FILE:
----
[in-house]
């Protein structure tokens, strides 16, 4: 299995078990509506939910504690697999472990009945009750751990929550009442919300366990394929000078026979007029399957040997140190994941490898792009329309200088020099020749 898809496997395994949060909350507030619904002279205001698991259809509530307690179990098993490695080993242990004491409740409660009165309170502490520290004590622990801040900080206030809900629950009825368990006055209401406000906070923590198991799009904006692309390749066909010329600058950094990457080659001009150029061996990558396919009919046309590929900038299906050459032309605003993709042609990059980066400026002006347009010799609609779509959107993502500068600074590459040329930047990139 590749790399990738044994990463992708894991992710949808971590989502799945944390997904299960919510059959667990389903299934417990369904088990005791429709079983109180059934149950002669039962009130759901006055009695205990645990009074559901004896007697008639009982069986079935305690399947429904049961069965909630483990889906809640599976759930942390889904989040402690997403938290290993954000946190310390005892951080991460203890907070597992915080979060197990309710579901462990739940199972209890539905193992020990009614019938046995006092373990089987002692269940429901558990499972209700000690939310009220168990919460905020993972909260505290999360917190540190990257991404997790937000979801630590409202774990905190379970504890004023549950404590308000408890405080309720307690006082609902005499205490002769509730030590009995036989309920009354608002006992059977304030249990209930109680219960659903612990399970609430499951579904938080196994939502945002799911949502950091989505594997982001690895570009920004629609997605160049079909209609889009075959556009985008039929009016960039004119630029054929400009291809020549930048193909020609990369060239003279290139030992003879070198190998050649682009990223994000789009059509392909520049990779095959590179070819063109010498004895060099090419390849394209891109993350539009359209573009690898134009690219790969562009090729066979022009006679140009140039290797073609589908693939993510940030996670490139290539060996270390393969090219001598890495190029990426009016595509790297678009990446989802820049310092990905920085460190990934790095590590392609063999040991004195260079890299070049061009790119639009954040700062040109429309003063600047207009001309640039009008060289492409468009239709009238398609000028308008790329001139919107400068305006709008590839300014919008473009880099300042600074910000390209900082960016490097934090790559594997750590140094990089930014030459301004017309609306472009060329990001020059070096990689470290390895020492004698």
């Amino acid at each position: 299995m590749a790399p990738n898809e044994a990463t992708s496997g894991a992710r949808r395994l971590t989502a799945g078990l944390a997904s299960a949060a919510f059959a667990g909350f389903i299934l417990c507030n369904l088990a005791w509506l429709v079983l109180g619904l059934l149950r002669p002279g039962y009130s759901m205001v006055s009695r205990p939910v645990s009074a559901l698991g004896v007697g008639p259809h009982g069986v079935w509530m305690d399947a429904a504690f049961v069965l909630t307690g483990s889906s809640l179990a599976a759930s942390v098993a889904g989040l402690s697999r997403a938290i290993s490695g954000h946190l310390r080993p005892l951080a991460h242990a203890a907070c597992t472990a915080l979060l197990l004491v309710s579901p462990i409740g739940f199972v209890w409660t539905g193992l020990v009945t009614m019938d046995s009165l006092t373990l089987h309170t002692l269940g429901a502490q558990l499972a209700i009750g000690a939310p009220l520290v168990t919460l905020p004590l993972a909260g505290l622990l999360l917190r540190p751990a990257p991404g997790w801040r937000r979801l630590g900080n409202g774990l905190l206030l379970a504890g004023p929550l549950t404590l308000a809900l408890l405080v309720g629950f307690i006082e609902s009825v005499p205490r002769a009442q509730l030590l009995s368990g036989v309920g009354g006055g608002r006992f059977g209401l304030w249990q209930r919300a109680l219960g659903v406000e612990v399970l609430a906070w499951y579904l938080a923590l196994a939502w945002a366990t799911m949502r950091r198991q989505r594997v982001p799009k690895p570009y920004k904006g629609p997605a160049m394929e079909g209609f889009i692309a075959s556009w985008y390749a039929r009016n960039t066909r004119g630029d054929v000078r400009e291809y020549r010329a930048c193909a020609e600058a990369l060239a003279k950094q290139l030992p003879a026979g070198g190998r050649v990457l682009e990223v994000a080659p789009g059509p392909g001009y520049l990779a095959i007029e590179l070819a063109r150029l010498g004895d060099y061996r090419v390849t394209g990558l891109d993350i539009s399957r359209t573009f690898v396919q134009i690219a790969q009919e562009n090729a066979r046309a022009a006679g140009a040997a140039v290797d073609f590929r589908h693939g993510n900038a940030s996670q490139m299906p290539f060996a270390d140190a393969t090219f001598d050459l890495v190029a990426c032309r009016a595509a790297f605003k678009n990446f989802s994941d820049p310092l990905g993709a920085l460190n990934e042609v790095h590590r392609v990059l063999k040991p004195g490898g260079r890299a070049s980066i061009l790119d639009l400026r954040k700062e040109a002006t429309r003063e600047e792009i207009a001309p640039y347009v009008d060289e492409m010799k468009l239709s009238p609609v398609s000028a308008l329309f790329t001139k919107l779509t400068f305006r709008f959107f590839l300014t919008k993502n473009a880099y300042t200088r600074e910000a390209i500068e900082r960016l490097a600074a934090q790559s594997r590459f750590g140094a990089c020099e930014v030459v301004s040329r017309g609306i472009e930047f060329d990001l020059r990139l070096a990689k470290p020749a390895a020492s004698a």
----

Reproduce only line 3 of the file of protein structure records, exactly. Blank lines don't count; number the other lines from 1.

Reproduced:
């Amino acid at each position: 299995m590749a790399p990738n898809e044994a990463t992708s496997g894991a992710r949808r395994l971590t989502a799945g078990l944390a997904s299960a949060a919510f059959a667990g909350f389903i299934l417990c507030n369904l088990a005791w509506l429709v079983l109180g619904l059934l149950r002669p002279g039962y009130s759901m205001v006055s009695r205990p939910v645990s009074a559901l698991g004896v007697g008639p259809h009982g069986v079935w509530m305690d399947a429904a504690f049961v069965l909630t307690g483990s889906s809640l179990a599976a759930s942390v098993a889904g989040l402690s697999r997403a938290i290993s490695g954000h946190l310390r080993p005892l951080a991460h242990a203890a907070c597992t472990a915080l979060l197990l004491v309710s579901p462990i409740g739940f199972v209890w409660t539905g193992l020990v009945t009614m019938d046995s009165l006092t373990l089987h309170t002692l269940g429901a502490q558990l499972a209700i009750g000690a939310p009220l520290v168990t919460l905020p004590l993972a909260g505290l622990l999360l917190r540190p751990a990257p991404g997790w801040r937000r979801l630590g900080n409202g774990l905190l206030l379970a504890g004023p929550l549950t404590l308000a809900l408890l405080v309720g629950f307690i006082e609902s009825v005499p205490r002769a009442q509730l030590l009995s368990g036989v309920g009354g006055g608002r006992f059977g209401l304030w249990q209930r919300a109680l219960g659903v406000e612990v399970l609430a906070w499951y579904l938080a923590l196994a939502w945002a366990t799911m949502r950091r198991q989505r594997v982001p799009k690895p570009y920004k904006g629609p997605a160049m394929e079909g209609f889009i692309a075959s556009w985008y390749a039929r009016n960039t066909r004119g630029d054929v000078r400009e291809y020549r010329a930048c193909a020609e600058a990369l060239a003279k950094q290139l030992p003879a026979g070198g190998r050649v990457l682009e990223v994000a080659p789009g059509p392909g001009y520049l990779a095959i007029e590179l070819a063109r150029l010498g004895d060099y061996r090419v390849t394209g990558l891109d993350i539009s399957r359209t573009f690898v396919q134009i690219a790969q009919e562009n090729a066979r046309a022009a006679g140009a040997a140039v290797d073609f590929r589908h693939g993510n900038a940030s996670q490139m299906p290539f060996a270390d140190a393969t090219f001598d050459l890495v190029a990426c032309r009016a595509a790297f605003k678009n990446f989802s994941d820049p310092l990905g993709a920085l460190n990934e042609v790095h590590r392609v990059l063999k040991p004195g490898g260079r890299a070049s980066i061009l790119d639009l400026r954040k700062e040109a002006t429309r003063e600047e792009i207009a001309p640039y347009v009008d060289e492409m010799k468009l239709s009238p609609v398609s000028a308008l329309f790329t001139k919107l779509t400068f305006r709008f959107f590839l300014t919008k993502n473009a880099y300042t200088r600074e910000a390209i500068e900082r960016l490097a600074a934090q790559s594997r590459f750590g140094a990089c020099e930014v030459v301004s040329r017309g609306i472009e930047f060329d990001l020059r990139l070096a990689k470290p020749a390895a020492s004698a």